Wickham at 12 was like ‘Bambi on Ice’

Connor Wickham is now a �12m player – but at the age of 12 he was like ‘Bambi on ice’.

That’s according to the teen sensation’s first ever Ipswich Town coach Paul Cosson, who admits that the 18-year-old – whom Sunderland have just broken the bank for – caught the eye for all the wrong reasons when he first arrived in Suffolk.

“It’s strange to think now, but when Connor first came to us he was all over the show really,” said Cosson, who is now entering his 12th season as an Academy coach at Portman Road.

“It was only because he was going through a growth spurt at the time and was a little bit unco-ordinated, but we used to joke that he was like Bambi on ice!

“I remember we had to regularly stop training sessions mid flow so that one of us could go and get hold of his shirt and physically move him around the pitch to show him what runs he should be making.


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“At that moment in time it was difficult to see him going on to become a �12m player by the age of 18, but he grew into his body within the next two years and everything just clicked into place.

“It just shows that different children develop at different times.”

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Born in Hereford, Wickham moved house a lot as a youngster due to the fact his father Stefan was sent to various posts for his job in the army. While the family lived in Aldershot he was in Reading’s youth set-up, before a move to Colchester allowed Ipswich recruitment officer Malcolm Moore to bring him to Portman Road.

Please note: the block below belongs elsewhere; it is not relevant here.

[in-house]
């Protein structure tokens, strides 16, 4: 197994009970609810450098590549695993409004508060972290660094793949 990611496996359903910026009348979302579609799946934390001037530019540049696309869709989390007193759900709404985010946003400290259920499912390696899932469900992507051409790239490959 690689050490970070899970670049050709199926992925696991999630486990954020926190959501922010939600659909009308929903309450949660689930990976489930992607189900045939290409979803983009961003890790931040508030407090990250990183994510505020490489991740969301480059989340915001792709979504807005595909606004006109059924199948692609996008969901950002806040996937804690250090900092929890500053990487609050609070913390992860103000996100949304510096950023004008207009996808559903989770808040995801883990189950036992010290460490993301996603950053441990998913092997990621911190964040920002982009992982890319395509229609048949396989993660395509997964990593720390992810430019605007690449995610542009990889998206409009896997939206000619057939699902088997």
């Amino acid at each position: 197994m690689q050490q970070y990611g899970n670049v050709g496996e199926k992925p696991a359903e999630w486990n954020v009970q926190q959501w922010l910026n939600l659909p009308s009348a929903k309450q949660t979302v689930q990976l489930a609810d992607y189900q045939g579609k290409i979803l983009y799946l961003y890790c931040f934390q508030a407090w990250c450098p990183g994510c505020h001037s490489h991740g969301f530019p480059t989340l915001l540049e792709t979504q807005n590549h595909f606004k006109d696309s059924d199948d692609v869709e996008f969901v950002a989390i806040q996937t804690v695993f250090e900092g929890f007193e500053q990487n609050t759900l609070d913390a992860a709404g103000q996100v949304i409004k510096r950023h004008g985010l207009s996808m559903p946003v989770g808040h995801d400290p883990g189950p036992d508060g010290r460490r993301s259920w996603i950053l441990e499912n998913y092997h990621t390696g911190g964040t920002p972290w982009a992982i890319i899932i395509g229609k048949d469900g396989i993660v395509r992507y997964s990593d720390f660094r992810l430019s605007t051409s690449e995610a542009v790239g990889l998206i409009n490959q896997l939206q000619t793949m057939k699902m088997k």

“Connor did suffer problems early on with his growth spurts, but you could see through that rawness that there was an innate ability to score goals,” said Ipswich academy manager Sammy Morgan, who himself joined the Blues in 2004 soon after Wickham’s recruitment.

“We had to get him to work very hard on his fitness and running so that he could utilise his physique. He used to come into training half an hour before the other boys and was very disciplined.

“We often played him up an age group but he didn’t care who he played for – he just loved playing. Sometimes we had to rein him in a bit to stop him playing too much.

“The best thing about him though was that there has never been any ‘big-time syndrome’.

A measure of his nature is that I don’t think a single boy he has played with at youth team level will resent his progress.

“We are all immensely proud of what Connor has achieved at Ipswich Town and I must stress that it has been a real team effort.

“There is a lot of work that goes into developing these young players behind the scenes from numerous academy coaches that look after them on the pitch to the likes of welfare officers that look after them off the pitch.”

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